Re— Five Year Anniversary of the Defeat of the Salt Project
By Serge Dedina – March 1, 2005
This is my 12th year visiting Laguna San Ignacio, and I am always surprised and stunned by the beauty of this landscape of scale, its pristine and undeveloped state, the magnificence of the animals that thrive here, and the passion of the local people for protecting their community and their animals.
Upon arriving here on Sunday, (after driving through a wildflower desert) — we quickly headed out to see the 230 gray whales that are hanging out in the lagoon. Within five minutes a mother-calf pair had appoached our boat and was seeking pets, hugs and kisses from Ken and Spencer, the LA Times team who journeyed here with me.
After about 20 minutes the whales left, and we headed out nearer the main ocean entrance. Suddenly we were approached by a giant female and her playful newborn — but a bit differently. This time the mom approached on her back, fins in the air, and then proceeded to swim under the boat, and then finally she wrapped her fins around the boat, hugging it and swimming the boat around.
That initiated a two hour session with Valentina, the world’s friendliest whale. The only whale known to hug the entire boat — allowing us to stroke her fins and pet her belly, Valentina and her newborn stayed so long, that in the end we moved away, because the calf was so exhausted.
At one point, I stoop up in the boat and surfed the whale — or felt the sensation as Valentina hugged our panga, lifted it out of the water on her belly and surfed us around the lagoon as her newborn looked on…
That experience not only demonstrates the specialness of Laguna San Ignacio, but more importantly the critical need to protect this place against the predations by the corporate interests who would turn this whale sanctuay into an industrial park.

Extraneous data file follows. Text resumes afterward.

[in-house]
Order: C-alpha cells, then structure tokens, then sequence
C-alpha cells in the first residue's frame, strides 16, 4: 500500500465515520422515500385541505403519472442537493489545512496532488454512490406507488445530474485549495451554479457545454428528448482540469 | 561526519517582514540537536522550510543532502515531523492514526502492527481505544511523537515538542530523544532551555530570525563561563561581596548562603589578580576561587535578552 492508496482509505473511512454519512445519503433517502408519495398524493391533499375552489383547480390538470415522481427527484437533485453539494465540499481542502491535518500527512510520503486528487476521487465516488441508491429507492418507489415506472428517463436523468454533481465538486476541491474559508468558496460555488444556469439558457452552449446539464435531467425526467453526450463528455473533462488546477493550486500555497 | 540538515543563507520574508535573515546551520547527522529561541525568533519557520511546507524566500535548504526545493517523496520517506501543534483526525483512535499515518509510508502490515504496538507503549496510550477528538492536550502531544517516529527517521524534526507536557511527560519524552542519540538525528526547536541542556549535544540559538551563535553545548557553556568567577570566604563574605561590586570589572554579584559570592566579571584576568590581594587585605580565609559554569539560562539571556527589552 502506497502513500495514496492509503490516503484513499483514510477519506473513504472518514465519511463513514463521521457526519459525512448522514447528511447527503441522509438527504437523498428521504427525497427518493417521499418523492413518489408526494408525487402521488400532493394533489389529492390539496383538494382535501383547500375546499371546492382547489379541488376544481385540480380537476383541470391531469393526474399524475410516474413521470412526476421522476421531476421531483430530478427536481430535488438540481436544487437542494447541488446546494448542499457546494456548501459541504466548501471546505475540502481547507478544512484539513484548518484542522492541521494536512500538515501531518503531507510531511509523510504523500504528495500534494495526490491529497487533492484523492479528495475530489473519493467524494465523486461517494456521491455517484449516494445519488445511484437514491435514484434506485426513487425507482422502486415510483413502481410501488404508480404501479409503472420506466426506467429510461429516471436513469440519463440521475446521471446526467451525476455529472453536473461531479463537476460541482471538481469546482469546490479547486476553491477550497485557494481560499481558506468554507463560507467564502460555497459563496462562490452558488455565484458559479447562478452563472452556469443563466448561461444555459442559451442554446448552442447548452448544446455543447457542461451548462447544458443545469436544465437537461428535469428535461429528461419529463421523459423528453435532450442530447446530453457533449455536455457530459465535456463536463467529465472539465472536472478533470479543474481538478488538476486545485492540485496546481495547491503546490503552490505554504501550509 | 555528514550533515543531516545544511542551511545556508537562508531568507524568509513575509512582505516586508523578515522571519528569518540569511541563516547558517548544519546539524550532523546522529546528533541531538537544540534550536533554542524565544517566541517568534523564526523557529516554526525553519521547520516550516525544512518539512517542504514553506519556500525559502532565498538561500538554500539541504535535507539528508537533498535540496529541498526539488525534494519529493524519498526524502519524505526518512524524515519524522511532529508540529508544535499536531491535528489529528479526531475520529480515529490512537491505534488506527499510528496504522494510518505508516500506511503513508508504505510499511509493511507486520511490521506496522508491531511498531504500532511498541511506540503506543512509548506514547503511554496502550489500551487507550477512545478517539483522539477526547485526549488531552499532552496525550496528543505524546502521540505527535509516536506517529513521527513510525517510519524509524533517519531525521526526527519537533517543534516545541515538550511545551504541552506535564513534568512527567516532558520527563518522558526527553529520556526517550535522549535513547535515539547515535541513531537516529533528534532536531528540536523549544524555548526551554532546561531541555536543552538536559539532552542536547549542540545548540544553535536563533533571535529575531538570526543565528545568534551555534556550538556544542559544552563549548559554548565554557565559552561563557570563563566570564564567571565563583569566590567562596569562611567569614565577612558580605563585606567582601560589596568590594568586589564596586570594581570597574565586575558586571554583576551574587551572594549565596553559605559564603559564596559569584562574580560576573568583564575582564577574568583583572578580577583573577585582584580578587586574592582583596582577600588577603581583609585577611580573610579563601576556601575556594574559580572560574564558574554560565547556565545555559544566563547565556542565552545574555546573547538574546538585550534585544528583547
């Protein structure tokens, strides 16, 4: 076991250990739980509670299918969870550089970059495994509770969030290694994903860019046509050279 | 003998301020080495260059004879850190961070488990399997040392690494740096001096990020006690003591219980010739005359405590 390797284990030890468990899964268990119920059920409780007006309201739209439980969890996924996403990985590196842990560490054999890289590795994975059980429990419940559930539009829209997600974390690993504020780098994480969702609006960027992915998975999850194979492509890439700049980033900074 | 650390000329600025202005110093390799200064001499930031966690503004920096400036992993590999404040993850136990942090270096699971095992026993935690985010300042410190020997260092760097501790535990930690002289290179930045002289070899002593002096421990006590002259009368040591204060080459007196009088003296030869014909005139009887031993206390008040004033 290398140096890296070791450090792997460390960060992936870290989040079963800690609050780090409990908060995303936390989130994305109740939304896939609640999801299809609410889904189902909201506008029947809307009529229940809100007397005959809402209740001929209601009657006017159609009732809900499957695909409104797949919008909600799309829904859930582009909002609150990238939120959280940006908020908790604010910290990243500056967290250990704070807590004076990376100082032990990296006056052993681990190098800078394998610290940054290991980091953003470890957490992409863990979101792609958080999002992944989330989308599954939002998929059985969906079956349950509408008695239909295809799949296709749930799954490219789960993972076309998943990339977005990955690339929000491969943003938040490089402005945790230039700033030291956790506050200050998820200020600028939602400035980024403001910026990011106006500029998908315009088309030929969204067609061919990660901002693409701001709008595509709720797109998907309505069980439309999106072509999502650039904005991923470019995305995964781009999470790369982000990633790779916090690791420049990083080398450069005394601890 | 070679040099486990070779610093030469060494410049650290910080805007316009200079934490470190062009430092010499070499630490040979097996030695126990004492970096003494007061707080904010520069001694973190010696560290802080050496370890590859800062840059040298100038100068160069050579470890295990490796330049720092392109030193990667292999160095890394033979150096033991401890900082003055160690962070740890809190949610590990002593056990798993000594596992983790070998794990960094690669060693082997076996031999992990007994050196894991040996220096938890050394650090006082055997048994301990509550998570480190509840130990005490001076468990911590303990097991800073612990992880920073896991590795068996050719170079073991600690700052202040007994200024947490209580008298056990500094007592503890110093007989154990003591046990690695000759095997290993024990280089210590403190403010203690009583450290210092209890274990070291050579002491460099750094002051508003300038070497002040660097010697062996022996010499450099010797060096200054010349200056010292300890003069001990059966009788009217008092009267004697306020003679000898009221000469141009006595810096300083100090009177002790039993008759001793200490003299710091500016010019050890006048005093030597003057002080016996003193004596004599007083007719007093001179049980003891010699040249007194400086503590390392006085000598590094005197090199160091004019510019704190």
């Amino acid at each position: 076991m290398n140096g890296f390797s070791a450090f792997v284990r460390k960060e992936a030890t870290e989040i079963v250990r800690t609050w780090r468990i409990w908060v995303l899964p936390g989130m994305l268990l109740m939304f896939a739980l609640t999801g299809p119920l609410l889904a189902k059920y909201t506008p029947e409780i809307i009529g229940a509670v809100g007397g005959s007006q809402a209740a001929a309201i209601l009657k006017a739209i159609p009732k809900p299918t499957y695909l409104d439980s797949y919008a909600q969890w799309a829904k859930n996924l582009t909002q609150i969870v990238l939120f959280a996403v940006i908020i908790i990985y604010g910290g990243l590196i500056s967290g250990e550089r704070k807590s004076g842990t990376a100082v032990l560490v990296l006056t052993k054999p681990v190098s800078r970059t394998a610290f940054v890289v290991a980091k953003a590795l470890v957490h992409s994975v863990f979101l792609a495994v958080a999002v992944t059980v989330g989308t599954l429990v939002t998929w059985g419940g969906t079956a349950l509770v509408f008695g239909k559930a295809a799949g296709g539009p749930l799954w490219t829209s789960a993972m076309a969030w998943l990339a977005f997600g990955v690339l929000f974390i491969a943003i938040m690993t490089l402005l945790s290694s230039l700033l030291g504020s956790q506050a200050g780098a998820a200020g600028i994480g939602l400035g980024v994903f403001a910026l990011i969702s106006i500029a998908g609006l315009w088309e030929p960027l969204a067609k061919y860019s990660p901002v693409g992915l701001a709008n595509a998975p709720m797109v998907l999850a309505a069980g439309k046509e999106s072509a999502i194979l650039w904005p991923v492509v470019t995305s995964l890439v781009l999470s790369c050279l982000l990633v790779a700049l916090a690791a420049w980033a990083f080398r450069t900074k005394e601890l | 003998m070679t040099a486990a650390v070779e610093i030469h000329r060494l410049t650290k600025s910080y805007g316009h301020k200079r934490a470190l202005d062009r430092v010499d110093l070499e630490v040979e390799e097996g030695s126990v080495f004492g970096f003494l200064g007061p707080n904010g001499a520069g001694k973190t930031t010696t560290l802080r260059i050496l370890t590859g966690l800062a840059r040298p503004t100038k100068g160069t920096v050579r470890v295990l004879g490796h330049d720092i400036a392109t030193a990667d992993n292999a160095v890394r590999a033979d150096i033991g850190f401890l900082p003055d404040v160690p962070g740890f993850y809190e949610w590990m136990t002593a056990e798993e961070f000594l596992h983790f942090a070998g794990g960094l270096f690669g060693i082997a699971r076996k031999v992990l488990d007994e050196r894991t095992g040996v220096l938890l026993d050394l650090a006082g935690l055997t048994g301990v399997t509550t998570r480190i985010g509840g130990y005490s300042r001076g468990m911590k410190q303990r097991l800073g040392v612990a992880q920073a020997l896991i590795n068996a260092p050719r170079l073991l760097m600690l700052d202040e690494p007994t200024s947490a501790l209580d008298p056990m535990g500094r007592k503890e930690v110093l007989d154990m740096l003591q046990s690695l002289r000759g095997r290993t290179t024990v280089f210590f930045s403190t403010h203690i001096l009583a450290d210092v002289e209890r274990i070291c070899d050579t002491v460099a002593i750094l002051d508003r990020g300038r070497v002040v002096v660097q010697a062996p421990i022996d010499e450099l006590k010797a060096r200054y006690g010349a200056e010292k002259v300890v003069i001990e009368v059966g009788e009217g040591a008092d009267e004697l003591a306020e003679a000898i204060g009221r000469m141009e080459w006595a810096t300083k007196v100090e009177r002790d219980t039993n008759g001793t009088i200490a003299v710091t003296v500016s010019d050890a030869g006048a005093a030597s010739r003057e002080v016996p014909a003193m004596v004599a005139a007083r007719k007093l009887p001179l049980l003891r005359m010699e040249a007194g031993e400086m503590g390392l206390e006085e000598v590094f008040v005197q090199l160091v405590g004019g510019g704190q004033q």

Every resident wants to continue their lives and livelihods organized around conservation — and this combined effort we have all made over the past ten years of conservation and promoting community development is paying off in a huge way.
Since that fateful day ten years ago that Homero Aridjis of the Grupo de los Cien, announced to the world that ESSA and Mitsubishi were going to turn the lagoon into a salt one, our team has stayed on working with local people and for wildlife.
I would like to thank this all-star team — NRDC, Group of 100, Pronatura, Pro Esteros, Packard, Homeland-Marisla, Punta Abreojos Coastkeeper, Global Green Grant Fund, IFAW, Greenpeace-Mexico, Earth Island, Bobby Kennedy, Dick Russell and Wildcoast who worked to protect the lagoon from ESSA and Mitsubishi, but more importantly, continued conservation efforts long after Mitsubishi had left.
Five years ago (almost to the exact date), President Zedillo went whalewatching with our good friends at Kuyima and made the decision to cancel the ESSA salt project.
Since then we have jointly helped to do the following, 1) provide loans to fishermen to purchase four — stroke engines for whalewatching, 2) supported the construction of the kindergarten, 3) added another building to the primary school, 4) built the tele-secondary school with internet service; 5) build the community center, 6) send local students on educational exchanges, 7) bring back sea turtles to the lagoon 8) support the training of local tourism outfitters,9) and built three of Bajas most effective grassroots NGOs: Laguna Baja ARIC, Abreojos Coastkeeper, and the Community Organization of Laguna San Ignacio. Finally — we all continue to spread the word that Laguna San Ignacio is ours to protect or lose.
All of this work led to our successful effort we will soon celebrate to permanently protect the lagoon in partnership with the people who live there in a groundbreakng 120,000-acre conservation easement.
This morning — Daniel Aguilar, a fourth generation fishermen and second generation whaleman, ran over to me in front of his parent’s house at the fish camp of La Fridera. He had a sea turtle in his arms.
Early this morning after going to check on fishing net, he noticed the turtle struggling for help. Rather than stash it away with plans to cook it as his grandfather would have done (his granddad Antonio Camacho was one of Baja’s biggest turtle hunters), Daniel carried it back to the beach and released it.
As I write, Daniel is escorting a group of tourists around the lagoon to see his whales.
So, as we move forward with our effort to help our friends protect their lagoon, livelihoods, way of life, and families, I thank all of you for allowing me to join this journey, and helping preserve one of god’s special places.
(from Laguna San Ignacio, preparing for the 14 hour drive north)